The Franchi parts were (I think)
made out of cast Cast Nylon
6, not a very good material. It yellowed and became brittle over time.
The tit that held the part in finally broke off on most of them,
with the rest suffering a fracture of the whole part into shards. Nylon
is great for easily, cheaply molded parts, but they just don't last. It has an impact strength of
around 0.4 ft.-lbs./in. and hardness of around Rockwell R115.
It is not uncommon for me to hear about a brand new SPAS12 right out of the box to be fired and break the shock absorber with the first shot.
Since I am machining each part, I can use a much better material. The new parts are made of Ultra High Molecular Weight (UHMW) Polyethylene. This material has about the highest impact strength of any plastic at any price -- and what we want is Impact Strength.
Impact Strength -- The ability of a material to withstand shock loading. Determined by the notched Izod test, which measures the effect on a
material when it is suddenly impacted by a swinging pendulum. A larger number signifies greater impact resistance.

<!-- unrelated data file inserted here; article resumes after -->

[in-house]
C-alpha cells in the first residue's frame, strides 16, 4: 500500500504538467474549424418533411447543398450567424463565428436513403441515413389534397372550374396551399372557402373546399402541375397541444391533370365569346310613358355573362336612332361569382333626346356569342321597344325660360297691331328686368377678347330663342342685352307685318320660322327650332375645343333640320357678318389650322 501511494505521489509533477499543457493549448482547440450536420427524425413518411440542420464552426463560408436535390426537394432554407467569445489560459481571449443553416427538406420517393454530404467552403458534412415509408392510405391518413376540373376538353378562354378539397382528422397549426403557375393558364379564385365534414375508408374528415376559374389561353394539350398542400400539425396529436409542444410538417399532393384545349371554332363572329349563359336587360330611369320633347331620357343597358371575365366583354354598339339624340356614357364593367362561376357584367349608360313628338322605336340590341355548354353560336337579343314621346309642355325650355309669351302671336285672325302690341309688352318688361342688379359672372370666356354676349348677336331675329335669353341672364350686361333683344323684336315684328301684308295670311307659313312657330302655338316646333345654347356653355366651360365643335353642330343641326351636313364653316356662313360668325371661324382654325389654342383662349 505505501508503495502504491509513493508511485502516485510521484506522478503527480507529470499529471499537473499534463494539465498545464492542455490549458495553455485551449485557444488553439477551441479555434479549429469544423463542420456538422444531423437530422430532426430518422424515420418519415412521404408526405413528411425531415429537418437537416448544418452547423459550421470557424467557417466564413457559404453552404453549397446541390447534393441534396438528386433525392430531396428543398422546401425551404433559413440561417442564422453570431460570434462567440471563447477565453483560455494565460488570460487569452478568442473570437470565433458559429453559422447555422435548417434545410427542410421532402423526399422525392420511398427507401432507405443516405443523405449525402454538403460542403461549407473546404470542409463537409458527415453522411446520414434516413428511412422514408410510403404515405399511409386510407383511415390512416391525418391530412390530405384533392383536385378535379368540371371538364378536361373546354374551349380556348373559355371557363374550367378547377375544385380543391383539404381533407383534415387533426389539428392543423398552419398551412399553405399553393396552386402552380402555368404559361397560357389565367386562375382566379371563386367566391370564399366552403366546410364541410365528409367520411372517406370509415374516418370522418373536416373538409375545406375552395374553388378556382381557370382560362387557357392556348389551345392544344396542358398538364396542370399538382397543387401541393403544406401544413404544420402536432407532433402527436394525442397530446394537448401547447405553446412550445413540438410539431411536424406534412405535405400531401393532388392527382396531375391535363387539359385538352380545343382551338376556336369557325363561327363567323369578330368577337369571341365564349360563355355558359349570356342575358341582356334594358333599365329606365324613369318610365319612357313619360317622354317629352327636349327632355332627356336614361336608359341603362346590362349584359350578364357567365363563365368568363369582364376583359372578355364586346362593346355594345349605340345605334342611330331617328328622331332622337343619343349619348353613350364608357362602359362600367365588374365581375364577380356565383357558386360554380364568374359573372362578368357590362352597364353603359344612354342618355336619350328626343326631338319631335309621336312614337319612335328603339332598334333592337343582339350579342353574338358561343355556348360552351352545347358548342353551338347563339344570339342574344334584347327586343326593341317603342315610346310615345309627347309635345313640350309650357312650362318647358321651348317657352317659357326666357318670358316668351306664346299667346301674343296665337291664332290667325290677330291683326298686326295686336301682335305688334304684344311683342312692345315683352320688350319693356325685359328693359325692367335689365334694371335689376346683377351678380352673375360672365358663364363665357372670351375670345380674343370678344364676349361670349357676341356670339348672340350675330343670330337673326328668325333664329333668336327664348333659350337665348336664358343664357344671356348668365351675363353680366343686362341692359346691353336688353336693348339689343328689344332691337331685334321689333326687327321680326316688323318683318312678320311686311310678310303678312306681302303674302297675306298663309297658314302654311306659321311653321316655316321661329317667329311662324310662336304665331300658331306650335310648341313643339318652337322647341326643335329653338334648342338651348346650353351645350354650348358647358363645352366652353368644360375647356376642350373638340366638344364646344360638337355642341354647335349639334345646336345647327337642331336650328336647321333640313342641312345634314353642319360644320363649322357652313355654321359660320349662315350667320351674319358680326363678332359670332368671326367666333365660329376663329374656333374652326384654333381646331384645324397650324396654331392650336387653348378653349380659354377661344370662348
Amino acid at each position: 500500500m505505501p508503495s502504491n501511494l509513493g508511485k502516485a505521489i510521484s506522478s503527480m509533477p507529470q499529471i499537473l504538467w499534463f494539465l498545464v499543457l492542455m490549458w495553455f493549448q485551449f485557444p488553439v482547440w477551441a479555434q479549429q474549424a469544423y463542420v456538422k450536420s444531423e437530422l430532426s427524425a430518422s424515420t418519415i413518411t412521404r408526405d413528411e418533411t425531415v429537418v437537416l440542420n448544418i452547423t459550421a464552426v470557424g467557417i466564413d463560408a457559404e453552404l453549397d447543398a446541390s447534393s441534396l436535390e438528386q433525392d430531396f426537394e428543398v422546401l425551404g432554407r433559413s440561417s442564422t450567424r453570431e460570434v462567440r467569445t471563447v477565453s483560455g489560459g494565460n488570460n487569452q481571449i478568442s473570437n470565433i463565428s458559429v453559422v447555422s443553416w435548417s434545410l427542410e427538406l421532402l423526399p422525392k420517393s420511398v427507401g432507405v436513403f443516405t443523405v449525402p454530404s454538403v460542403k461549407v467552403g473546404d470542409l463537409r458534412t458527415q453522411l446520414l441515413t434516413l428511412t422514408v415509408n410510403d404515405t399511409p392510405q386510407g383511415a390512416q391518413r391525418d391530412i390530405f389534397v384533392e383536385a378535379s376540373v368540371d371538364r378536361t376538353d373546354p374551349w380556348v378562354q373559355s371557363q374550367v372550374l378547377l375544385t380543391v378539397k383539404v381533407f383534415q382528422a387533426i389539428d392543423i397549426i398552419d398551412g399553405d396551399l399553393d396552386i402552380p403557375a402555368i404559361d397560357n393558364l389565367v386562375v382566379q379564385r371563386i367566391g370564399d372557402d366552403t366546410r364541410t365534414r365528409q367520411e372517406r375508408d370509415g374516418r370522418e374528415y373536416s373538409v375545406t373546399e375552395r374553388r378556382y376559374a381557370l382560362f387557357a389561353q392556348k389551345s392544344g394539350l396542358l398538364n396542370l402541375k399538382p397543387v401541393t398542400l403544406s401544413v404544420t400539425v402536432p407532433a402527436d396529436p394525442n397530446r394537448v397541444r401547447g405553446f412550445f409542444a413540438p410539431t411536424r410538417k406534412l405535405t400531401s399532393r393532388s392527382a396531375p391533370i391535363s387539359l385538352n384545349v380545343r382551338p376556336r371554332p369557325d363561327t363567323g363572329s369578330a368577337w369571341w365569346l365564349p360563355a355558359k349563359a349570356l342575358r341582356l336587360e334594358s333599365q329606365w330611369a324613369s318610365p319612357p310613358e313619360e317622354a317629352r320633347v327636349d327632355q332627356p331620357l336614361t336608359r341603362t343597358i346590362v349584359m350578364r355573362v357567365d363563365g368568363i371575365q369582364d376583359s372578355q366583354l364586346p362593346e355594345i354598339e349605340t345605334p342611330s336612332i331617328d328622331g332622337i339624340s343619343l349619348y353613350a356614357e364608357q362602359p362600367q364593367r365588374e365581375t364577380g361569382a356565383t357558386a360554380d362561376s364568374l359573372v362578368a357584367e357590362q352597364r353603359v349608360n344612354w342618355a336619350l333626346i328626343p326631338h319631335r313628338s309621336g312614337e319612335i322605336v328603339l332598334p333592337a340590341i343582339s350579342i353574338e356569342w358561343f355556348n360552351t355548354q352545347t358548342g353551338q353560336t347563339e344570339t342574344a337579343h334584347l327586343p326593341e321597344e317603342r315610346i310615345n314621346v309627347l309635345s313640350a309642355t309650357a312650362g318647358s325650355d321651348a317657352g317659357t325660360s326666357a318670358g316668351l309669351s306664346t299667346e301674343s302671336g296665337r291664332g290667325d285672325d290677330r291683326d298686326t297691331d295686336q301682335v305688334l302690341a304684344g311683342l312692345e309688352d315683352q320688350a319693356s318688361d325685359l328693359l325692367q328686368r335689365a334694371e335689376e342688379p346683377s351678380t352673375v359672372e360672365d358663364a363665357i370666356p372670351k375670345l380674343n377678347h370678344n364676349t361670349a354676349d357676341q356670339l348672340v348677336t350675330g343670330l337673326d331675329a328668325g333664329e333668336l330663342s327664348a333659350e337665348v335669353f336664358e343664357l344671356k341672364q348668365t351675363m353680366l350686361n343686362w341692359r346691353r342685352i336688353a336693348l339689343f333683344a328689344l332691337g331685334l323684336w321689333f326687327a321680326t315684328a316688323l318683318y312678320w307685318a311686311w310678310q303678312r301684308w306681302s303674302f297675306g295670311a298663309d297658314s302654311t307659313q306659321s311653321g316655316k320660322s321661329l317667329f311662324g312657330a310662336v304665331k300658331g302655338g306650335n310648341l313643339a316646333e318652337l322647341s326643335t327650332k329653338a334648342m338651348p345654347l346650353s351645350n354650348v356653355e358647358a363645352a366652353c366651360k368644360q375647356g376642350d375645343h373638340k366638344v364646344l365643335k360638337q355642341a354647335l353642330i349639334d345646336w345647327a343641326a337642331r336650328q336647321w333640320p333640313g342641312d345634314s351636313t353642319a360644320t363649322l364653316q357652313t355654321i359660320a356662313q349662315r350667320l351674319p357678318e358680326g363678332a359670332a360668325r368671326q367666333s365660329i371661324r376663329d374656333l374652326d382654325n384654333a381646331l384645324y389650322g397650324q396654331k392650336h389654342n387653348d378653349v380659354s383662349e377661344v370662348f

Note almost four times the impact strength of "unbreakable" Polycarbonate. One Hundred times the impact strength of Cast Nylon. I offer a lifetime warranty against the part splitting or shattering. You can take one of my shock absorbers and attack it with a 15-pound sledge hammer -- you will not damage it.
I am using a special type called Oil-Filled UHMW Polyethylene. This has oil impregnated within the Polyethylene. This actually doubles its tensile strength and lets it survive down to -450° F. The oil helps to make anything contacting slides and does not stick and dig in.
This does not need the metal
load spreading steel disk on the factory part. The "old style" had
no disk, but often broke up. They added the disk to the new part to
try and get their Nylon to survive. The superior material I am using
will not break up under any circumstances and needs no disk.
Also, the new part is held in by a stainless steel screw from the other side
rather that the "tit" that always broke off. The "tit" helped with quick
mass assembly -- the screw will last much longer.